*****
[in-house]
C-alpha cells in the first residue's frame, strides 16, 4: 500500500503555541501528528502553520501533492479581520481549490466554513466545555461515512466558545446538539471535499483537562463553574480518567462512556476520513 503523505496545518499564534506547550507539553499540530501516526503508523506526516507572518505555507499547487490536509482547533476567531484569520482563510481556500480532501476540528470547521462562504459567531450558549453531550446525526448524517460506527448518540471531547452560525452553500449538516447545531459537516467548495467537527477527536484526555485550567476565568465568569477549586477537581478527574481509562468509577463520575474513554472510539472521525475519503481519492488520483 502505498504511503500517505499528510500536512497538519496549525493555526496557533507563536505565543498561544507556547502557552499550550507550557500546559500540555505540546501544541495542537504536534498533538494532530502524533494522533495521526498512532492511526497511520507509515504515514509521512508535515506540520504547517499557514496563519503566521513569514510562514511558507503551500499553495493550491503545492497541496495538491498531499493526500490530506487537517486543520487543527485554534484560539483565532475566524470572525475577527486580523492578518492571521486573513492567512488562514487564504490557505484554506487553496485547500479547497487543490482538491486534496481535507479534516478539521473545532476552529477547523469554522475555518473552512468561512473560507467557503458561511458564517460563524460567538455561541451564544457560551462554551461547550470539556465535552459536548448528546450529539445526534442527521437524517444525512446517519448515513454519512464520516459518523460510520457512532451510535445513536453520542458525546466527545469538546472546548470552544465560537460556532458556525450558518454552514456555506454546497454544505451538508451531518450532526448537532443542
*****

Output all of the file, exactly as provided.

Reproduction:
[in-house]
C-alpha cells in the first residue's frame, strides 16, 4: 500500500503555541501528528502553520501533492479581520481549490466554513466545555461515512466558545446538539471535499483537562463553574480518567462512556476520513 503523505496545518499564534506547550507539553499540530501516526503508523506526516507572518505555507499547487490536509482547533476567531484569520482563510481556500480532501476540528470547521462562504459567531450558549453531550446525526448524517460506527448518540471531547452560525452553500449538516447545531459537516467548495467537527477527536484526555485550567476565568465568569477549586477537581478527574481509562468509577463520575474513554472510539472521525475519503481519492488520483 502505498504511503500517505499528510500536512497538519496549525493555526496557533507563536505565543498561544507556547502557552499550550507550557500546559500540555505540546501544541495542537504536534498533538494532530502524533494522533495521526498512532492511526497511520507509515504515514509521512508535515506540520504547517499557514496563519503566521513569514510562514511558507503551500499553495493550491503545492497541496495538491498531499493526500490530506487537517486543520487543527485554534484560539483565532475566524470572525475577527486580523492578518492571521486573513492567512488562514487564504490557505484554506487553496485547500479547497487543490482538491486534496481535507479534516478539521473545532476552529477547523469554522475555518473552512468561512473560507467557503458561511458564517460563524460567538455561541451564544457560551462554551461547550470539556465535552459536548448528546450529539445526534442527521437524517444525512446517519448515513454519512464520516459518523460510520457512532451510535445513536453520542458525546466527545469538546472546548470552544465560537460556532458556525450558518454552514456555506454546497454544505451538508451531518450532526448537532443542